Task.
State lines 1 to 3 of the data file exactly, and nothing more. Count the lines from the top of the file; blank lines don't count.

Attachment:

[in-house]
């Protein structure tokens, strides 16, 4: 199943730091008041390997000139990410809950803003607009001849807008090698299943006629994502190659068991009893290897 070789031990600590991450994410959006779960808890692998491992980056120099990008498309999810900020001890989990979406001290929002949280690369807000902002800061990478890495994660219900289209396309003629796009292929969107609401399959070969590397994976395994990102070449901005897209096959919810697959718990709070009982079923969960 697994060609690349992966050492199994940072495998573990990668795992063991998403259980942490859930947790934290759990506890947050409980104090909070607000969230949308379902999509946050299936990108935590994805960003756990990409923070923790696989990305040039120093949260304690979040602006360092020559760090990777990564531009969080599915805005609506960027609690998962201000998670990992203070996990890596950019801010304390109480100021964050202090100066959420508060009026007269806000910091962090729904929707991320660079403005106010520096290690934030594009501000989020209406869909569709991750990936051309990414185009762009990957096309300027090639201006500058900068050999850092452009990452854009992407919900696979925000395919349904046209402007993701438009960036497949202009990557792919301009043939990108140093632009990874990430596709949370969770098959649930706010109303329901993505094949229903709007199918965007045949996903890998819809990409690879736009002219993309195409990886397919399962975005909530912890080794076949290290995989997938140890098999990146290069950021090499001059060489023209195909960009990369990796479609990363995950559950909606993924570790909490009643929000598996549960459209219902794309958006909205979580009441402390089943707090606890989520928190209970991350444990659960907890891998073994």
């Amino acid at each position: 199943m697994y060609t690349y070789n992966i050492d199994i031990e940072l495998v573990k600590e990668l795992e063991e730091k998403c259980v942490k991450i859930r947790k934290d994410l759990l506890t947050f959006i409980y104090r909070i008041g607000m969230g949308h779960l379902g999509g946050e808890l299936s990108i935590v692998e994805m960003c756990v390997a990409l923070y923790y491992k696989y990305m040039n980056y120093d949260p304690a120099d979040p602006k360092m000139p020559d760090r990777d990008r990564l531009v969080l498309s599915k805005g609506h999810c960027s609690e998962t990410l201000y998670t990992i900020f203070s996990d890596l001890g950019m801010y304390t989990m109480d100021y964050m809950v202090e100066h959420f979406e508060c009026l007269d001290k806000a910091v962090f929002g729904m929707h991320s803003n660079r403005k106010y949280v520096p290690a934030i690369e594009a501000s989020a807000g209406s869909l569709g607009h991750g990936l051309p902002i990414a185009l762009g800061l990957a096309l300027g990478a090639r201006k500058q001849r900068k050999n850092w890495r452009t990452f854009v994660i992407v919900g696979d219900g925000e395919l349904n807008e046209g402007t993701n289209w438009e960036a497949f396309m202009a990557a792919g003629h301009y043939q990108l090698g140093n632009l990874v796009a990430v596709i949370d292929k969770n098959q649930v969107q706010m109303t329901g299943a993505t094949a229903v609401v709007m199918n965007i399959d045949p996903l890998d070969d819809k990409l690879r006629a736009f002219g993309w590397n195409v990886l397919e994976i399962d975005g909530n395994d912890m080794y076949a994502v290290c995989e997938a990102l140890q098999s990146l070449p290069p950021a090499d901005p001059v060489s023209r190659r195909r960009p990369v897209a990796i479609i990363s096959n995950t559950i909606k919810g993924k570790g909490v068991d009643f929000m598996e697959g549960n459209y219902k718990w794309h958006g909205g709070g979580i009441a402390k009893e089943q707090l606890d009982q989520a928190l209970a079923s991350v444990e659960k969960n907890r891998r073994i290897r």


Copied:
[in-house]
């Protein structure tokens, strides 16, 4: 199943730091008041390997000139990410809950803003607009001849807008090698299943006629994502190659068991009893290897 070789031990600590991450994410959006779960808890692998491992980056120099990008498309999810900020001890989990979406001290929002949280690369807000902002800061990478890495994660219900289209396309003629796009292929969107609401399959070969590397994976395994990102070449901005897209096959919810697959718990709070009982079923969960 697994060609690349992966050492199994940072495998573990990668795992063991998403259980942490859930947790934290759990506890947050409980104090909070607000969230949308379902999509946050299936990108935590994805960003756990990409923070923790696989990305040039120093949260304690979040602006360092020559760090990777990564531009969080599915805005609506960027609690998962201000998670990992203070996990890596950019801010304390109480100021964050202090100066959420508060009026007269806000910091962090729904929707991320660079403005106010520096290690934030594009501000989020209406869909569709991750990936051309990414185009762009990957096309300027090639201006500058900068050999850092452009990452854009992407919900696979925000395919349904046209402007993701438009960036497949202009990557792919301009043939990108140093632009990874990430596709949370969770098959649930706010109303329901993505094949229903709007199918965007045949996903890998819809990409690879736009002219993309195409990886397919399962975005909530912890080794076949290290995989997938140890098999990146290069950021090499001059060489023209195909960009990369990796479609990363995950559950909606993924570790909490009643929000598996549960459209219902794309958006909205979580009441402390089943707090606890989520928190209970991350444990659960907890891998073994």
């Amino acid at each position: 199943m697994y060609t690349y070789n992966i050492d199994i031990e940072l495998v573990k600590e990668l795992e063991e730091k998403c259980v942490k991450i859930r947790k934290d994410l759990l506890t947050f959006i409980y104090r909070i008041g607000m969230g949308h779960l379902g999509g946050e808890l299936s990108i935590v692998e994805m960003c756990v390997a990409l923070y923790y491992k696989y990305m040039n980056y120093d949260p304690a120099d979040p602006k360092m000139p020559d760090r990777d990008r990564l531009v969080l498309s599915k805005g609506h999810c960027s609690e998962t990410l201000y998670t990992i900020f203070s996990d890596l001890g950019m801010y304390t989990m109480d100021y964050m809950v202090e100066h959420f979406e508060c009026l007269d001290k806000a910091v962090f929002g729904m929707h991320s803003n660079r403005k106010y949280v520096p290690a934030i690369e594009a501000s989020a807000g209406s869909l569709g607009h991750g990936l051309p902002i990414a185009l762009g800061l990957a096309l300027g990478a090639r201006k500058q001849r900068k050999n850092w890495r452009t990452f854009v994660i992407v919900g696979d219900g925000e395919l349904n807008e046209g402007t993701n289209w438009e960036a497949f396309m202009a990557a792919g003629h301009y043939q990108l090698g140093n632009l990874v796009a990430v596709i949370d292929k969770n098959q649930v969107q706010m109303t329901g299943a993505t094949a229903v609401v709007m199918n965007i399959d045949p996903l890998d070969d819809k990409l690879r006629a736009f002219g993309w590397n195409v990886l397919e994976i399962d975005g909530n395994d912890m080794y076949a994502v290290c995989e997938a990102l140890q098999s990146l070449p290069p950021a090499d901005p001059v060489s023209r190659r195909r960009p990369v897209a990796i479609i990363s096959n995950t559950i909606k919810g993924k570790g909490v068991d009643f929000m598996e697959g549960n459209y219902k718990w794309h958006g909205g709070g979580i009441a402390k009893e089943q707090l606890d009982q989520a928190l209970a079923s991350v444990e659960k969960n907890r891998r073994i290897r």